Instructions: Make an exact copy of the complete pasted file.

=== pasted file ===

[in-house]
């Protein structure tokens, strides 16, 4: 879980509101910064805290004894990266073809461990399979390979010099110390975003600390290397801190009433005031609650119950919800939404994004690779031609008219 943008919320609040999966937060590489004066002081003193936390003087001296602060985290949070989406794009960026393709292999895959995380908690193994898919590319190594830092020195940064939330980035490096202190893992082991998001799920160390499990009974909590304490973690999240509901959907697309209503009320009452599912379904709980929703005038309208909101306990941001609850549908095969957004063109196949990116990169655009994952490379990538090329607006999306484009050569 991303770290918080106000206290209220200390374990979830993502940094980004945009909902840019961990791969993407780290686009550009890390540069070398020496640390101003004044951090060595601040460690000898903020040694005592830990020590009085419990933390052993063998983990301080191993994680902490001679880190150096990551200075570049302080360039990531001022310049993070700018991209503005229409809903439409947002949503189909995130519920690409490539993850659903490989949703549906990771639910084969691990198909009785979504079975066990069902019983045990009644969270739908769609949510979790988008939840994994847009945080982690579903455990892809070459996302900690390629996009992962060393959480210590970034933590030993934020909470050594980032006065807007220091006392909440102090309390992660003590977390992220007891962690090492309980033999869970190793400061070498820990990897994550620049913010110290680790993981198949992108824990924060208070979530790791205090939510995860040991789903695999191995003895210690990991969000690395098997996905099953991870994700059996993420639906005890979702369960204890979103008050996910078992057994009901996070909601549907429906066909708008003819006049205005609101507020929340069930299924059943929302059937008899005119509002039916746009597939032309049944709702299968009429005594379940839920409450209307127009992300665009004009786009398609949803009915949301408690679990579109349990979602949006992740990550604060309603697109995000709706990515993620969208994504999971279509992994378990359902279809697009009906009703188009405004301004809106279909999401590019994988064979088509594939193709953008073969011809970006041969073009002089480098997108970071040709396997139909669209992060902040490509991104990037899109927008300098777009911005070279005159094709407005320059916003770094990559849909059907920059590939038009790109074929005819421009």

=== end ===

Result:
[in-house]
């Protein structure tokens, strides 16, 4: 879980509101910064805290004894990266073809461990399979390979010099110390975003600390290397801190009433005031609650119950919800939404994004690779031609008219 943008919320609040999966937060590489004066002081003193936390003087001296602060985290949070989406794009960026393709292999895959995380908690193994898919590319190594830092020195940064939330980035490096202190893992082991998001799920160390499990009974909590304490973690999240509901959907697309209503009320009452599912379904709980929703005038309208909101306990941001609850549908095969957004063109196949990116990169655009994952490379990538090329607006999306484009050569 991303770290918080106000206290209220200390374990979830993502940094980004945009909902840019961990791969993407780290686009550009890390540069070398020496640390101003004044951090060595601040460690000898903020040694005592830990020590009085419990933390052993063998983990301080191993994680902490001679880190150096990551200075570049302080360039990531001022310049993070700018991209503005229409809903439409947002949503189909995130519920690409490539993850659903490989949703549906990771639910084969691990198909009785979504079975066990069902019983045990009644969270739908769609949510979790988008939840994994847009945080982690579903455990892809070459996302900690390629996009992962060393959480210590970034933590030993934020909470050594980032006065807007220091006392909440102090309390992660003590977390992220007891962690090492309980033999869970190793400061070498820990990897994550620049913010110290680790993981198949992108824990924060208070979530790791205090939510995860040991789903695999191995003895210690990991969000690395098997996905099953991870994700059996993420639906005890979702369960204890979103008050996910078992057994009901996070909601549907429906066909708008003819006049205005609101507020929340069930299924059943929302059937008899005119509002039916746009597939032309049944709702299968009429005594379940839920409450209307127009992300665009004009786009398609949803009915949301408690679990579109349990979602949006992740990550604060309603697109995000709706990515993620969208994504999971279509992994378990359902279809697009009906009703188009405004301004809106279909999401590019994988064979088509594939193709953008073969011809970006041969073009002089480098997108970071040709396997139909669209992060902040490509991104990037899109927008300098777009911005070279005159094709407005320059916003770094990559849909059907920059590939038009790109074929005819421009």